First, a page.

Astrobee (Astrobee) - 11.15.17

Overview | Description | Applications | Operations | Results | Publications | Imagery

ISS Science for Everyone

Science Objectives for Everyone
A new buzz comes to the International Space Station (ISS): Astrobee. Three free-flying, cube-shaped robots. The robots are designed to help scientists and engineers develop and test technologies for use in microgravity to assist astronauts with routine chores, and give ground controllers additional eyes and ears on the space station. The autonomous robots, powered by fans and vision-based navigation, perform crew monitoring, sampling, logistics management, and accommodate up to three investigations.
Science Results for Everyone
Information Pending

The following content was provided by Maria Bualat, M.S., and is maintained in a database by the ISS Program Science Office.
Experiment Details

OpNom: Astrobee

Principal Investigator(s)
Terry Fong, Ph.D., NASA Ames Research Center, Moffett Field, CA, United States

Co-Investigator(s)/Collaborator(s)
Maria Bualat, M.S., NASA Ames Research Center, Moffett Field, CA, United States

Developer(s)
NASA Ames Research Center, Moffett Field, CA, United States

Sponsoring Space Agency
National Aeronautics and Space Administration (NASA)

Sponsoring Organization
Technology Demonstration Office (TDO)

Research Benefits
Space Exploration

ISS Expedition Duration
September 2017 - February 2018; -

Expeditions Assigned
53/54,55/56

Previous Missions
Information Pending

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Experiment Description

Research Overview

  • Astrobee consists of three self-contained, free flying robots and a docking station for use inside the International Space Station (ISS).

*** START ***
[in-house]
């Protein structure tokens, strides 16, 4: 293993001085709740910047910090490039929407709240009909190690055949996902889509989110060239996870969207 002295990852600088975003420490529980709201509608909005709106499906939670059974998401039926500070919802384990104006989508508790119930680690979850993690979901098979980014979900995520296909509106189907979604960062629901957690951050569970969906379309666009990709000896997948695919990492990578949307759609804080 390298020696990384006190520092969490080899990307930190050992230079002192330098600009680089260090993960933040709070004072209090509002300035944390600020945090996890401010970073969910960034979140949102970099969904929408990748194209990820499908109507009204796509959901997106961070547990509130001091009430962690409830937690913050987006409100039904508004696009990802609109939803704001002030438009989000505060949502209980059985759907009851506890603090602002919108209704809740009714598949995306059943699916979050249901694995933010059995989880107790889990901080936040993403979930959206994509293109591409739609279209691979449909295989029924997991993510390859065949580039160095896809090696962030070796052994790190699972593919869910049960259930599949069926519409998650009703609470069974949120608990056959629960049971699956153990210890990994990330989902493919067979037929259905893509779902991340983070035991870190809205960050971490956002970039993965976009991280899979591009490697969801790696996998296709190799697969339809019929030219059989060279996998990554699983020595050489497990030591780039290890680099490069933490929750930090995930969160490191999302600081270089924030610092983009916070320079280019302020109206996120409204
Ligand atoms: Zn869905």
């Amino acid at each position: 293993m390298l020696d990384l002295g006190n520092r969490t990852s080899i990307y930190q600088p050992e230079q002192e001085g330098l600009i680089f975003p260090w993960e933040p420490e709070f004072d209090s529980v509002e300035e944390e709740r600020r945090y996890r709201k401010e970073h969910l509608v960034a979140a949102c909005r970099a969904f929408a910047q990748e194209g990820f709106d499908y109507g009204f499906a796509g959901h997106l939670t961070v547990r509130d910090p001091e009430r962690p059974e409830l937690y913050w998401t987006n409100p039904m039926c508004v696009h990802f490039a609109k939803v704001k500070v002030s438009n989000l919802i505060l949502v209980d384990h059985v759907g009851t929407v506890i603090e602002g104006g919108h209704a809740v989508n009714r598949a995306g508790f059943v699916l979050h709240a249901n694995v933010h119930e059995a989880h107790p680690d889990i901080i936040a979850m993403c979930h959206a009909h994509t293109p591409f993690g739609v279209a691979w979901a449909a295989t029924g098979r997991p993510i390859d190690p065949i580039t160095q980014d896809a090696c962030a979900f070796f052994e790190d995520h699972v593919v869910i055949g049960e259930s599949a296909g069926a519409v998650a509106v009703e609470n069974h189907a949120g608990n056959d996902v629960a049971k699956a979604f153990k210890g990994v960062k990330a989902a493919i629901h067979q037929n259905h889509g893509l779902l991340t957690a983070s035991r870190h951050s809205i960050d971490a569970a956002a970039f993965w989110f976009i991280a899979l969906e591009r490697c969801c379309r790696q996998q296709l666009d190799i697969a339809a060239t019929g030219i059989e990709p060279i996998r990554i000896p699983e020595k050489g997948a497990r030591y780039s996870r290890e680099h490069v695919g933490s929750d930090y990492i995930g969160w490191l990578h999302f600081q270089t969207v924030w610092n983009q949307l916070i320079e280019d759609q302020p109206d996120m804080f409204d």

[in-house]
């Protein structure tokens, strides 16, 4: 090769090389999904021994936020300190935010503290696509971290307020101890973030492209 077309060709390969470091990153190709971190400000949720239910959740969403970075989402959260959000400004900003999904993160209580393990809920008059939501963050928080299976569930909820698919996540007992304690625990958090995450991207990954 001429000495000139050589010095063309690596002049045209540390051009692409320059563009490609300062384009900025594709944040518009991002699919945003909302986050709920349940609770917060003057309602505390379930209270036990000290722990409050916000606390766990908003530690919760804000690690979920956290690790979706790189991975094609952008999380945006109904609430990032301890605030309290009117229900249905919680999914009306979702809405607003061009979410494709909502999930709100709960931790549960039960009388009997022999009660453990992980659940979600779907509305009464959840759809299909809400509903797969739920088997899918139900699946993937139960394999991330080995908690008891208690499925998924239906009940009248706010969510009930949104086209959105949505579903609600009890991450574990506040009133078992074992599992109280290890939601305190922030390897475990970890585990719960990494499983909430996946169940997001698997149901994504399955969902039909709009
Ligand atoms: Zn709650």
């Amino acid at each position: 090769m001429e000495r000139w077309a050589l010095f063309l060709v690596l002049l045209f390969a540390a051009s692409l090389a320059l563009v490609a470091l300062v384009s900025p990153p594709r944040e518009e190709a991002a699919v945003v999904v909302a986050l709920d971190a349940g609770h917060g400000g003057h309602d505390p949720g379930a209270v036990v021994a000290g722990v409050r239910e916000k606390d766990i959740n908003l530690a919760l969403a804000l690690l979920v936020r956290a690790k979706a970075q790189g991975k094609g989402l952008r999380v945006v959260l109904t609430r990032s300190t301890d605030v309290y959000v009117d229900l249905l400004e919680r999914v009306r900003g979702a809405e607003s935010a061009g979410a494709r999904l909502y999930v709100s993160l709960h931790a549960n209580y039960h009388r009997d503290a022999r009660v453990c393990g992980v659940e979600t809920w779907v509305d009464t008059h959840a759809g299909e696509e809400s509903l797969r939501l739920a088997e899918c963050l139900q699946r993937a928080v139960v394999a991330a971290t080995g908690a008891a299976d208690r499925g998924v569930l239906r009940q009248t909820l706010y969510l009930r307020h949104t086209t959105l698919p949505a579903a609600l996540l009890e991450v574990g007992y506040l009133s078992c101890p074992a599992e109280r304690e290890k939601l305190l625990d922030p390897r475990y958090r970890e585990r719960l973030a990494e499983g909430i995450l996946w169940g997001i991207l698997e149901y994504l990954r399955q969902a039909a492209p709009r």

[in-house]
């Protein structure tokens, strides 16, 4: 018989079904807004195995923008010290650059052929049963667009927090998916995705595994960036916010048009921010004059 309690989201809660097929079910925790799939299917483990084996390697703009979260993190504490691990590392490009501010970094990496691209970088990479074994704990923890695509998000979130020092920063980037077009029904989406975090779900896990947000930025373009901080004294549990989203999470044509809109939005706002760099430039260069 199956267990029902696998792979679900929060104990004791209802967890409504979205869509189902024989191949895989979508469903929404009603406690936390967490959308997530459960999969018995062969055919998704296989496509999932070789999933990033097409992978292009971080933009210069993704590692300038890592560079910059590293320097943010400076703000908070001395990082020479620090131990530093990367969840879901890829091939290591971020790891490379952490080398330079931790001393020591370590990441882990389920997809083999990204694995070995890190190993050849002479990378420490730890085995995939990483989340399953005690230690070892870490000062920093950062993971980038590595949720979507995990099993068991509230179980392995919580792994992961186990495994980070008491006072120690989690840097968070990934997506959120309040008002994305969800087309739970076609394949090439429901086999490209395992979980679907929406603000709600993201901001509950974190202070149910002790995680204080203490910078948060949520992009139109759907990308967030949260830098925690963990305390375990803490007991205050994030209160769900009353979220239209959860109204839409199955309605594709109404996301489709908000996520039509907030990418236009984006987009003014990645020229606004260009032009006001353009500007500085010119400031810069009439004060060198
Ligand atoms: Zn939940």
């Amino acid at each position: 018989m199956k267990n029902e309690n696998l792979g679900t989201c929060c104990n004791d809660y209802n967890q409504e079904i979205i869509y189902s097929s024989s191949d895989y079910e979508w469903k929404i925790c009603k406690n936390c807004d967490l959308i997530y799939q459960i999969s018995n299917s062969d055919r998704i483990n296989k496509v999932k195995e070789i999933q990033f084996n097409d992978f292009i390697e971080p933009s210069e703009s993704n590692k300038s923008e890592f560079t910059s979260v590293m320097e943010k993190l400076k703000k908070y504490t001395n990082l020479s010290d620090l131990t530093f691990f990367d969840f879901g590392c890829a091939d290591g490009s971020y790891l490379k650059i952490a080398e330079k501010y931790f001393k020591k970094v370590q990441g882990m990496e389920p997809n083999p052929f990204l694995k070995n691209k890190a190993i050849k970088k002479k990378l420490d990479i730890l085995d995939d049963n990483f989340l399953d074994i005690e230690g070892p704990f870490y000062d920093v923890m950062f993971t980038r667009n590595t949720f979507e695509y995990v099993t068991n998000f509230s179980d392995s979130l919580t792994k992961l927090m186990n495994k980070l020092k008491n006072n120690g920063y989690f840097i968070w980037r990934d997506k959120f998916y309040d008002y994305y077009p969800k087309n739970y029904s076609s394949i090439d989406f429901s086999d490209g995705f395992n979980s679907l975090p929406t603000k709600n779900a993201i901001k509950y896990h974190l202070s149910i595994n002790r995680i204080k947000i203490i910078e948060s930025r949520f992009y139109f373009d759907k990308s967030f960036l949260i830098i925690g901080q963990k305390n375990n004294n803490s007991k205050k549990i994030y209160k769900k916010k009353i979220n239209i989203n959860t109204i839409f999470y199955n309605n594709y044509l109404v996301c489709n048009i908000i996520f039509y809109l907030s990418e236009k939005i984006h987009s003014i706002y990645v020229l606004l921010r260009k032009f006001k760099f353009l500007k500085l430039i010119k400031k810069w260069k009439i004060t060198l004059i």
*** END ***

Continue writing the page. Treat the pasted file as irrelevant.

• Astrobee is an autonomous free flyer powered by fans and operates in the entire U.S. Operating Segment (USOS) using vision-based navigation.
  • Astrobee is operated remotely from the ground, and the robot may move through all of the USOS autonomously.
  • Astrobee facility enables robotic free flyer technology research in microgravity, and is used to test computer vision, robotic manipulation, control algorithms, and Human-Robot Interaction (HRI).
  • Astrobee cameras and sensors perform crew monitoring, sampling activities, logistics management and other routine tasks; thus enabling astronauts to dedicate their efforts to other science and engineering duties.
  • Each Astrobee free flying robot is capable of accommodating up to threepayloads with mechanical attachment, power and data connectivity.

Description

The purpose of Astrobee is to deliver a free-flying robotic system that performs remote controlled sensor/camera tasks , such as inventory management or visual inspection, in order to off-load those tasks from International Space Station (ISS) crew. The Astrobee system objectives are to provide microgravity robotic research platform capabilities, perform mobile camera tasks in the ISS U.S. Operating Segment (USOS), and perform free flyer sensor tasks in the USOS. Broadly, the robotic system includes the Astrobee free flyers, a dock/resupply station for replenishing power, and any necessary hardware and software for remote communication, control and data transfer. Astrobee is self-contained and autonomous. It is expected to be capable of autonomous localization and navigation inside the ISS USOS.